President of Russia Vladimir Putin: Mr Chaika, we agreed to take a closer look at the situation in the forest industry. I know this work is coming to an end.
Prosecutor General Yury Chaika: Mr President, at your instruction we conducted a large-scale inspection of the timber industry involving prosecution authorities, law enforcement agencies, and regulatory bodies. We have covered almost all of Russia’s forested regions, namely the Far Eastern, Siberian, Urals and Northwestern federal districts.
Among the goals we set for ourselves, the first was to evaluate the efficiency of public authorities and local self-governments, regulatory bodies and supervisory authorities in fulfilling their functions in the forestry sector. The second was to check statistical reporting (something you talked about at the State Council Presidium meeting in Ulan-Ude) about fire areas. We also verified illegal logging, as well as compliance with customs regulations for timber, compliance with the rule of law during inspections and when conducting criminal investigations into crimes in this sector.
Our results demonstrate that violations are rampant. First and foremost illegal logging, pollution of forest areas, and unauthorised occupation and use of forests comprise more than 50 percent of the violations revealed. The inventory and cadastral registration of forest lands are being conducted improperly. The government’s forest register is not being managed properly, and customs procedures are not being strictly enforced. Additionally, payments in arrears for using forests are not being collected. We have recovered only 3 percent of the outstanding debt, and the total amount currently stands at 8 billion rubles [$242 million]. Incidentally, this would constitute quite a bit of money for the budget.
We have uncovered offences related to corruption, and abuses of authority by government officials and local self-government ones when allocating forest areas for use. In our view, very serious problems have been uncovered regarding the widespread practice of illegal logging on a commercial scale based on municipal authorities’ documents. In principle, these documents should only allow municipalities to log for their own consumption. And yet we found commercial logging there, and almost everything was shipped to China.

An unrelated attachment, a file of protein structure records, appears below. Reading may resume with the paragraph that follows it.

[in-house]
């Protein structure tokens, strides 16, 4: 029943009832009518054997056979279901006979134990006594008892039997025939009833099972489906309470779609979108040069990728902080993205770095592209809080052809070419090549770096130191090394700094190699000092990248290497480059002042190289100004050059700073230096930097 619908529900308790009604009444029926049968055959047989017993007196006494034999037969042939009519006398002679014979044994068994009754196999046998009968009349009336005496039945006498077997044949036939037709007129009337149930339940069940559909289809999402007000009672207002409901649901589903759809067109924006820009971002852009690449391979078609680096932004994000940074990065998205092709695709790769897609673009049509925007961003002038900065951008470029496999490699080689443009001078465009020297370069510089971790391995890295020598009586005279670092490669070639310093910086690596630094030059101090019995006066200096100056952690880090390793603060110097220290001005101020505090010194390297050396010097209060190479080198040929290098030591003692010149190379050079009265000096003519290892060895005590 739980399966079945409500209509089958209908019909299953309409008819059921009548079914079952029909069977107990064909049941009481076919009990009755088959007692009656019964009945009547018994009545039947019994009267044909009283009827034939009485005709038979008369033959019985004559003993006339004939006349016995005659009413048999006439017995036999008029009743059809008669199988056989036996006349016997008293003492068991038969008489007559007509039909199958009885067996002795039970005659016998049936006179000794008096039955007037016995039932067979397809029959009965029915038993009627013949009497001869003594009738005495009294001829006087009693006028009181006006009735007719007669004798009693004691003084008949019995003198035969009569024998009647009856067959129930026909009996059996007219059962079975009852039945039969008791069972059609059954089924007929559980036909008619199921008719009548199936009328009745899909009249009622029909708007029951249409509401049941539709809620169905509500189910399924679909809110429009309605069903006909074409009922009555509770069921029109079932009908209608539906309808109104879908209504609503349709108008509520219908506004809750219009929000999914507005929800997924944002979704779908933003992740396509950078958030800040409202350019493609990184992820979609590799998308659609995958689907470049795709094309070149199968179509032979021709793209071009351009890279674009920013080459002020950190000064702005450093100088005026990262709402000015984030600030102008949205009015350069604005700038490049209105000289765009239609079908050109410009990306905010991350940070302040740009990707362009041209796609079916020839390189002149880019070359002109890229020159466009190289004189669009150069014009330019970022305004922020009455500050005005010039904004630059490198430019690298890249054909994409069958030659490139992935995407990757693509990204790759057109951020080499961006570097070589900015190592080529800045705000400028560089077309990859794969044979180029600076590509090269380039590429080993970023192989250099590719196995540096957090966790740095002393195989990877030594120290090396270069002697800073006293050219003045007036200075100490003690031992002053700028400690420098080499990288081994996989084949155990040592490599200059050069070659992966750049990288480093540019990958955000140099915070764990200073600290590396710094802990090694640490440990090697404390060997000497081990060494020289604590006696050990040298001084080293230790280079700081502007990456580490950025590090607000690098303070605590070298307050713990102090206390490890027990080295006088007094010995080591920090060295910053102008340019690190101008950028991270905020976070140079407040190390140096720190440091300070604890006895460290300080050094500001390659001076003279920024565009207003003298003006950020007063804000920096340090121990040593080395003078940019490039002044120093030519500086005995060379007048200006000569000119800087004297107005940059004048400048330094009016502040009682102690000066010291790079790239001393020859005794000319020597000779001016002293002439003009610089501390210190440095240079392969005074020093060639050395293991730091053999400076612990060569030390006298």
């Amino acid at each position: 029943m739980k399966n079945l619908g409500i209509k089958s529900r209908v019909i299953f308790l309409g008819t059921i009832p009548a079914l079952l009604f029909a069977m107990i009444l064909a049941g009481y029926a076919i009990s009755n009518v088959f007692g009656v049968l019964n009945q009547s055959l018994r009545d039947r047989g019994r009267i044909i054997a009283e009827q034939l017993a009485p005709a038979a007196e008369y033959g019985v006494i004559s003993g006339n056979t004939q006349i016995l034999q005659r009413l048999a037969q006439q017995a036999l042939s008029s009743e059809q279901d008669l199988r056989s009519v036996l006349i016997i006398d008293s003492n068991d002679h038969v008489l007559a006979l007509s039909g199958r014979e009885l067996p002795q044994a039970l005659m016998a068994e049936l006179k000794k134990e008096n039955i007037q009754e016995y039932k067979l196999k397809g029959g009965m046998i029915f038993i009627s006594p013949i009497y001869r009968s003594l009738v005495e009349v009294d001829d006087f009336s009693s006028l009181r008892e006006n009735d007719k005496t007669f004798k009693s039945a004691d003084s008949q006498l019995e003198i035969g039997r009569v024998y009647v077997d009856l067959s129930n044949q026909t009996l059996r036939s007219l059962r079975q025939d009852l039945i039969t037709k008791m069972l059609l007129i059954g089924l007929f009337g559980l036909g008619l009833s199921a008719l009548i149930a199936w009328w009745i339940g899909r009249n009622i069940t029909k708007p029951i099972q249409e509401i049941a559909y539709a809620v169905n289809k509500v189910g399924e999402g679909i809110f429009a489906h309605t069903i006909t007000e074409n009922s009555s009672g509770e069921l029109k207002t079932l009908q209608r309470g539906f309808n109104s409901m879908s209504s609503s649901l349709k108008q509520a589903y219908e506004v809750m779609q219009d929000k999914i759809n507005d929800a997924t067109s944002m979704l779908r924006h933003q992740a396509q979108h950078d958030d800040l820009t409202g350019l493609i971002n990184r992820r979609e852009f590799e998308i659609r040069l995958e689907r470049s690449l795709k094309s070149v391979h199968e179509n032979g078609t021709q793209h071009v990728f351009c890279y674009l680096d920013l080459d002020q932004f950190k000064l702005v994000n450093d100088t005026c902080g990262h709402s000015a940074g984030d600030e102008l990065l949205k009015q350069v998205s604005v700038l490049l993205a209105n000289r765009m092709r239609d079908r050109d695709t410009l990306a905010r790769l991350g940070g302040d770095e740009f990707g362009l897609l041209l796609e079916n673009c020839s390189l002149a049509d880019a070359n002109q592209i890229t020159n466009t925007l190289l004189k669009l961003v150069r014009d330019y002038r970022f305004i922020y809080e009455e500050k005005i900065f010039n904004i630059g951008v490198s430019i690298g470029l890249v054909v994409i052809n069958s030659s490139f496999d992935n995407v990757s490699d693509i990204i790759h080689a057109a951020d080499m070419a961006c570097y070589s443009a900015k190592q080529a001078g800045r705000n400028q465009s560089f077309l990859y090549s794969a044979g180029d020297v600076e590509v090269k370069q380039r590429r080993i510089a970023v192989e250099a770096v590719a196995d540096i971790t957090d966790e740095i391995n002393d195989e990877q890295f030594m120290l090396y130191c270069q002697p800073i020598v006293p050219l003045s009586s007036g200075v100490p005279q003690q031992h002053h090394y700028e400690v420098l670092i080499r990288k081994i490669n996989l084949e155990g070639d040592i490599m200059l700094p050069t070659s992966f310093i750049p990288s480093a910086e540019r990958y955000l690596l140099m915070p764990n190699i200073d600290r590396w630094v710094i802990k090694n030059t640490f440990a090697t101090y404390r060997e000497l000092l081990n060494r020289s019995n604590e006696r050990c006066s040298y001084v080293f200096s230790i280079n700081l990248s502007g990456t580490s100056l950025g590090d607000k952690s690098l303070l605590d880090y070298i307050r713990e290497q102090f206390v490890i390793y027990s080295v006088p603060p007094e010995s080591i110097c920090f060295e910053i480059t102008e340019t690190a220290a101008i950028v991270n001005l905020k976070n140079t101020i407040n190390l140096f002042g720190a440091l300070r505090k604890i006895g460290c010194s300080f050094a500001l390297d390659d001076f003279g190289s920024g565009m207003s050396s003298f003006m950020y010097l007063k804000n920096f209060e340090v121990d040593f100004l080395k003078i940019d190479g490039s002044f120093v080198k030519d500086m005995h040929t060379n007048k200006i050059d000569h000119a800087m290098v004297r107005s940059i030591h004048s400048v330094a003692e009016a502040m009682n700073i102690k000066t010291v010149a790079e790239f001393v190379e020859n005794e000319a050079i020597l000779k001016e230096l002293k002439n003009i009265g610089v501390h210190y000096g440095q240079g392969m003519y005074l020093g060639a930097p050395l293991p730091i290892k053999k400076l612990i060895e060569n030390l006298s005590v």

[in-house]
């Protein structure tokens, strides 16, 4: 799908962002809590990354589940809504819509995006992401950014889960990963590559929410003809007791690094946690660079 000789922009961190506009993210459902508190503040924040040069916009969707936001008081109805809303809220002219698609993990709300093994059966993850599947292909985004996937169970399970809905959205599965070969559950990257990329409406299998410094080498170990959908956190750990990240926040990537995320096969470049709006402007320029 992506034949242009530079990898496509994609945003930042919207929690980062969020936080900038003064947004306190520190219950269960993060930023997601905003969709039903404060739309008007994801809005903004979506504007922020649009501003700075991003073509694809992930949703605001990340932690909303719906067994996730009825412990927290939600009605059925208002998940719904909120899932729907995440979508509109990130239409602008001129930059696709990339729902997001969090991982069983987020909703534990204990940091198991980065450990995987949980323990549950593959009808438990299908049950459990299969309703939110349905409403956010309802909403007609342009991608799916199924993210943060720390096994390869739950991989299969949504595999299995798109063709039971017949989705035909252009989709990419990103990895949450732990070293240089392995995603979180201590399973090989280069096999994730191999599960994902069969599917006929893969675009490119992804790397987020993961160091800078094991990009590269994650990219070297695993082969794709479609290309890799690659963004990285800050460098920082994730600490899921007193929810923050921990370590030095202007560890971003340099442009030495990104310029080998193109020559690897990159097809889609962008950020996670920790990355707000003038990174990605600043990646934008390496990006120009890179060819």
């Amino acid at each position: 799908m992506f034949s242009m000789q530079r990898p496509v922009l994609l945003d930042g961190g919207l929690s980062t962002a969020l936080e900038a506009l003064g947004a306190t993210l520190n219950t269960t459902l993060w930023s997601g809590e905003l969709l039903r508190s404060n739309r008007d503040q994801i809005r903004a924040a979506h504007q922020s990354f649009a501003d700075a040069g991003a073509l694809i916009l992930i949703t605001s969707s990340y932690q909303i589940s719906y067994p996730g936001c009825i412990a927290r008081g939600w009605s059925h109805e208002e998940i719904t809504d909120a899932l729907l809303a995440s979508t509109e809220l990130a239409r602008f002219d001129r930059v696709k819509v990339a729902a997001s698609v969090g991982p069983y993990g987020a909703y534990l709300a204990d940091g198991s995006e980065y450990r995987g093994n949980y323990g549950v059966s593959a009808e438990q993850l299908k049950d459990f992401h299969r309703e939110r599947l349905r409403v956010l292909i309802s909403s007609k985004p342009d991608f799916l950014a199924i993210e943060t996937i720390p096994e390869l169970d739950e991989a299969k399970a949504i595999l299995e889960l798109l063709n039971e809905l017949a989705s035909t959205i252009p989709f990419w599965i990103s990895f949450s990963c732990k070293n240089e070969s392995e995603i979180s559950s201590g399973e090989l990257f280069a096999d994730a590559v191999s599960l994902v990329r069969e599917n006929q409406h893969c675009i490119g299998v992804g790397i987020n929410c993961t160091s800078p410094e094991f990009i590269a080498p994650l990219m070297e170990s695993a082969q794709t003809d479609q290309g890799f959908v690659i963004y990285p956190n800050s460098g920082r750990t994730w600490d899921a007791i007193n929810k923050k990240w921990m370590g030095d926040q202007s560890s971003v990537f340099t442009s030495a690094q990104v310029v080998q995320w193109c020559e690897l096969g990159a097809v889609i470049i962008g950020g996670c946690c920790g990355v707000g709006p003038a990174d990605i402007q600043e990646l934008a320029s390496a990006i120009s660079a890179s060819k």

In total prosecutors revealed over 5,000 violations. In order to address them we have made more than 1,000 submissions and 350 protests, including with regards to illegal acts by local self-government bodies in the Russian regions. In total, 500 statements of claim for damages from those responsible amount to almost 40 million rubles [$1.2 million]. We are also asserting that we should ban or suspend the operations of various structures engaged in activities that violate the law.
The inspections triggered 48 criminal cases, and 600 people were subject to administrative and disciplinary action. We included related criminal cases in our inspection; in addition to already existing materials, we registered 200 undocumented forestry-related crimes.
We overruled 2,000 illegal decisions not to institute criminal proceedings for illegal logging, and nearly 1,600 decisions about suspending legal proceedings or dropping criminal charges. We checked the inspection materials and gave specific instructions in 2,000 instances.